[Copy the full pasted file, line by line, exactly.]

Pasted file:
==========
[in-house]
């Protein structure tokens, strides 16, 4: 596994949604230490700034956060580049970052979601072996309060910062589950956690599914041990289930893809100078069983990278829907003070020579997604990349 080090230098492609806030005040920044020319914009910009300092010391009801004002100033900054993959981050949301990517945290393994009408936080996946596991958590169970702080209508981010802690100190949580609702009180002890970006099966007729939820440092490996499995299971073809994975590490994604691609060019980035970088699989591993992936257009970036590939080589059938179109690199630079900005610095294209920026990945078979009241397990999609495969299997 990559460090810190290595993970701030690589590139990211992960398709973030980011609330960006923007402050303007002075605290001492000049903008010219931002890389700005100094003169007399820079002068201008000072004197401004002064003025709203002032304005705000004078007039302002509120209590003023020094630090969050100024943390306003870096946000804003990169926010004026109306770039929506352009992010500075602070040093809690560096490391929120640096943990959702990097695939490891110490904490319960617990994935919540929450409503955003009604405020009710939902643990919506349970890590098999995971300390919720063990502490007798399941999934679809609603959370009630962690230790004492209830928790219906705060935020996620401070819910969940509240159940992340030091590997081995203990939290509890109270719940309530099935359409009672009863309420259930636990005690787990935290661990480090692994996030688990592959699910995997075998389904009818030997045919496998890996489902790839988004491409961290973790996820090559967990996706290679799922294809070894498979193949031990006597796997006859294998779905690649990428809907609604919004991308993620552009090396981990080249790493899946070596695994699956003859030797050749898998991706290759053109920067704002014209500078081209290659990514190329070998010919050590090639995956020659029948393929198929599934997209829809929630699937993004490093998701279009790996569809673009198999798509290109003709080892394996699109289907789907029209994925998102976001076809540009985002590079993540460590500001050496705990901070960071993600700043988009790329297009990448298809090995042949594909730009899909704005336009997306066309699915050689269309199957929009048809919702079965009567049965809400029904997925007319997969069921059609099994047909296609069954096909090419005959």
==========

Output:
[in-house]
């Protein structure tokens, strides 16, 4: 596994949604230490700034956060580049970052979601072996309060910062589950956690599914041990289930893809100078069983990278829907003070020579997604990349 080090230098492609806030005040920044020319914009910009300092010391009801004002100033900054993959981050949301990517945290393994009408936080996946596991958590169970702080209508981010802690100190949580609702009180002890970006099966007729939820440092490996499995299971073809994975590490994604691609060019980035970088699989591993992936257009970036590939080589059938179109690199630079900005610095294209920026990945078979009241397990999609495969299997 990559460090810190290595993970701030690589590139990211992960398709973030980011609330960006923007402050303007002075605290001492000049903008010219931002890389700005100094003169007399820079002068201008000072004197401004002064003025709203002032304005705000004078007039302002509120209590003023020094630090969050100024943390306003870096946000804003990169926010004026109306770039929506352009992010500075602070040093809690560096490391929120640096943990959702990097695939490891110490904490319960617990994935919540929450409503955003009604405020009710939902643990919506349970890590098999995971300390919720063990502490007798399941999934679809609603959370009630962690230790004492209830928790219906705060935020996620401070819910969940509240159940992340030091590997081995203990939290509890109270719940309530099935359409009672009863309420259930636990005690787990935290661990480090692994996030688990592959699910995997075998389904009818030997045919496998890996489902790839988004491409961290973790996820090559967990996706290679799922294809070894498979193949031990006597796997006859294998779905690649990428809907609604919004991308993620552009090396981990080249790493899946070596695994699956003859030797050749898998991706290759053109920067704002014209500078081209290659990514190329070998010919050590090639995956020659029948393929198929599934997209829809929630699937993004490093998701279009790996569809673009198999798509290109003709080892394996699109289907789907029209994925998102976001076809540009985002590079993540460590500001050496705990901070960071993600700043988009790329297009990448298809090995042949594909730009899909704005336009997306066309699915050689269309199957929009048809919702079965009567049965809400029904997925007319997969069921059609099994047909296609069954096909090419005959």